Warren Buffet’s famous quote is quite appropriate for today’s business environment: “It’s only when the tide goes out that you learn who has been swimming naked.”
Well, right now, a few sales leaders might want to buy swimwear. That’s because the character and work ethic of their salespeople are areas being exposed at this critical time in business.
During difficult times, you really see the stuff that you and your sales team are made of. Now, the stuff can be IQ, such as the ability to solve problems, put together a strategy and deploy it. The right stuff is also emotional intelligence skills that help salespeople persevere during tough times.
So whether you are evaluating your current team or looking to hire new salespeople, include interviewing and vetting for emotional intelligence skills. In my new book, “Emotional Intelligence For Sales Leadership,” I devoted nine chapters to this important topic. Here are two EQ skills for you to consider.
Optimism. Now this EQ skill often gets a bad rap because it paints a picture of a rah-rah-not-in-touch-with-reality salesperson. The optimistic salesperson isn’t putting his head into a sandy beach or denying the reality around him. What an optimistic salesperson does is practice the mantra that optimistic salespeople live by: This, too, will pass and until it does, I will figure out how to succeed.
The pessimistic salesperson subscribes to a different mantra: There’s nothing I can do. This is never going to end. I need to wait for this to pass before I take action.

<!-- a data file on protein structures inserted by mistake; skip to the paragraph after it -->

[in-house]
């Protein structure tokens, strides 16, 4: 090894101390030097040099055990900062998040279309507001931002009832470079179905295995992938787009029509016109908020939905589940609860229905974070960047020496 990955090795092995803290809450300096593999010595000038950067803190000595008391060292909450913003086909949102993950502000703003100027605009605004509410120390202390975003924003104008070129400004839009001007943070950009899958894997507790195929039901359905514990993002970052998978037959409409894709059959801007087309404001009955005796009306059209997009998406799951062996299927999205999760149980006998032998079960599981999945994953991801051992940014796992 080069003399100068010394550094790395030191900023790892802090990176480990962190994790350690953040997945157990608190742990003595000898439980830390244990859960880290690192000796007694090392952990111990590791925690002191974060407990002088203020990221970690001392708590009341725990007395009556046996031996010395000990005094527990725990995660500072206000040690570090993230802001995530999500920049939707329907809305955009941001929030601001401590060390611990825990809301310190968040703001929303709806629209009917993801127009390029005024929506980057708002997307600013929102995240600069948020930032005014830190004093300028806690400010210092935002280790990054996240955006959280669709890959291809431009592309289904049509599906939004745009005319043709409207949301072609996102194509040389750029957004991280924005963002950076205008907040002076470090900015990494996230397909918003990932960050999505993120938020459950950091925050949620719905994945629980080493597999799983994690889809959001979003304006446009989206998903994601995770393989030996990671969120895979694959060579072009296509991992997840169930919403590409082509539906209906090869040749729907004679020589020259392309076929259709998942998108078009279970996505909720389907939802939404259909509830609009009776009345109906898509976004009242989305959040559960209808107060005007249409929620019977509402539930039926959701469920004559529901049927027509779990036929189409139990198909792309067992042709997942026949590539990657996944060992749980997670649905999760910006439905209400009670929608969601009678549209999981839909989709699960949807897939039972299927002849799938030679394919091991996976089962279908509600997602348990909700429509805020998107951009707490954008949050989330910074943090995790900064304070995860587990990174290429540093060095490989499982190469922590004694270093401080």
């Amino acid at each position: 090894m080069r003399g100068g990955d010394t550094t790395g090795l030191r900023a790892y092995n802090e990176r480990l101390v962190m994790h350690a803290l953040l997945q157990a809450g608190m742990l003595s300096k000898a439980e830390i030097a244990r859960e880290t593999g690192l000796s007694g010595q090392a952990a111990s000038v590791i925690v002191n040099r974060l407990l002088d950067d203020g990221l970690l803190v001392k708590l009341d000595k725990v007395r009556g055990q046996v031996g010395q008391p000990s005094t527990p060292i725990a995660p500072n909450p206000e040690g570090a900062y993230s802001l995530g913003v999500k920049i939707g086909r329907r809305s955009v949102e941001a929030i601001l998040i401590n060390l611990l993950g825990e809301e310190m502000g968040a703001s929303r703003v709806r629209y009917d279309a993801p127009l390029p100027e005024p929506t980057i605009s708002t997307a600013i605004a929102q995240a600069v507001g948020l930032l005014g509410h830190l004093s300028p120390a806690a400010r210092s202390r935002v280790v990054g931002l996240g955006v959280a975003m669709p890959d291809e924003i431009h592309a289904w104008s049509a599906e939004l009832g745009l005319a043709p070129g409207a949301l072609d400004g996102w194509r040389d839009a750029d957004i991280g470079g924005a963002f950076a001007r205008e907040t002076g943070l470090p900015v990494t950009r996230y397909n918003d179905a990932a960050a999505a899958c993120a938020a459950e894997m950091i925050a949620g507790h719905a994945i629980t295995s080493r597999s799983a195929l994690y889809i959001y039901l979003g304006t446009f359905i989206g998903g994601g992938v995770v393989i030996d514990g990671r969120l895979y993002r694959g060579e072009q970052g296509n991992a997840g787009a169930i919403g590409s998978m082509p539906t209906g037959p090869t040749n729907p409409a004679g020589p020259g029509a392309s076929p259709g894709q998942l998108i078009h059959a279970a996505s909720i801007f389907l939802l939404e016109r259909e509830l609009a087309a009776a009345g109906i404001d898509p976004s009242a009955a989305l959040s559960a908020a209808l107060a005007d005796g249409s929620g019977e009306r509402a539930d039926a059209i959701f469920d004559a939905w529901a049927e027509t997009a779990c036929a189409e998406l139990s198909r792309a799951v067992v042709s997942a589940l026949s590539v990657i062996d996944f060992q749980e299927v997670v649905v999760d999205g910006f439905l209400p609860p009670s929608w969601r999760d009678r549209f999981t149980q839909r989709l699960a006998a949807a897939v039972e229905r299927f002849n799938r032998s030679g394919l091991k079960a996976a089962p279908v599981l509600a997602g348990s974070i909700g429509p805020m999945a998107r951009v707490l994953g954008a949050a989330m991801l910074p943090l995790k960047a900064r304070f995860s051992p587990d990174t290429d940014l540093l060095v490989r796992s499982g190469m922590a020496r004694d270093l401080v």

I don’t know about you, but I’m putting my money on the optimistic salesperson.
Delayed gratification. This is the ability to put in the work to earn the reward. And boy, it’s a lot of work right now making the necessary changes and pivots. The salesperson with delayed-gratification skills is:
- Investing the time to learn how to master new tools and skills needed to sell in a virtual world.
- Putting in hours redesigning messaging statements that resonate with today’s business environment and mindset.
- Staying the course with prospects that are risk-averse and overwhelmed. They’re not looking for a quick close but instead, an opportunity to be a trusted partner.
The instant-gratification salesperson is always looking for a street named easy and quick. And right now, those roads are closed.
The tide is out and it’s time to evaluate your sales team. Who is the person that should remain on your sales bus? If you are in the position to hire, make sure you hire as much for the person’s emotional intelligence skills as their industry experience and sales background.
Soft skills do produce hard sales results.
I encourage you to pick up my brand new book, Emotional Intelligence For Sales Leadership!